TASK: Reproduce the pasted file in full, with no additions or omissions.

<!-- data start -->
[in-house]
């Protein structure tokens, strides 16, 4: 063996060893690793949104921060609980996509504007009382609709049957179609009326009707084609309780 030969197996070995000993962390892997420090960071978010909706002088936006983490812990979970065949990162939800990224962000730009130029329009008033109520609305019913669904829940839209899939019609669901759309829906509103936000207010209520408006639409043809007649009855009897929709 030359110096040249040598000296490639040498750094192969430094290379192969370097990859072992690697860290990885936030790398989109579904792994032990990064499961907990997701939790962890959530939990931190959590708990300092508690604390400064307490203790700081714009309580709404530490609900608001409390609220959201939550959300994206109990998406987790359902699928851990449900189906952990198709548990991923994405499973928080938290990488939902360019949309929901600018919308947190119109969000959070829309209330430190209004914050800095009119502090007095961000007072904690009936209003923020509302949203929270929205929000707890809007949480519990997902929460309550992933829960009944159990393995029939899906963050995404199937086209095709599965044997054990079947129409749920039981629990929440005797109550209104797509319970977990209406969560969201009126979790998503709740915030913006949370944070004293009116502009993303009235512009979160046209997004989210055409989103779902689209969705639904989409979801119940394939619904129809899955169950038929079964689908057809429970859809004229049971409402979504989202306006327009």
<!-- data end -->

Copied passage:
[in-house]
């Protein structure tokens, strides 16, 4: 063996060893690793949104921060609980996509504007009382609709049957179609009326009707084609309780 030969197996070995000993962390892997420090960071978010909706002088936006983490812990979970065949990162939800990224962000730009130029329009008033109520609305019913669904829940839209899939019609669901759309829906509103936000207010209520408006639409043809007649009855009897929709 030359110096040249040598000296490639040498750094192969430094290379192969370097990859072992690697860290990885936030790398989109579904792994032990990064499961907990997701939790962890959530939990931190959590708990300092508690604390400064307490203790700081714009309580709404530490609900608001409390609220959201939550959300994206109990998406987790359902699928851990449900189906952990198709548990991923994405499973928080938290990488939902360019949309929901600018919308947190119109969000959070829309209330430190209004914050800095009119502090007095961000007072904690009936209003923020509302949203929270929205929000707890809007949480519990997902929460309550992933829960009944159990393995029939899906963050995404199937086209095709599965044997054990079947129409749920039981629990929440005797109550209104797509319970977990209406969560969201009126979790998503709740915030913006949370944070004293009116502009993303009235512009979160046209997004989210055409989103779902689209969705639904989409979801119940394939619904129809899955169950038929079964689908057809429970859809004229049971409402979504989202306006327009």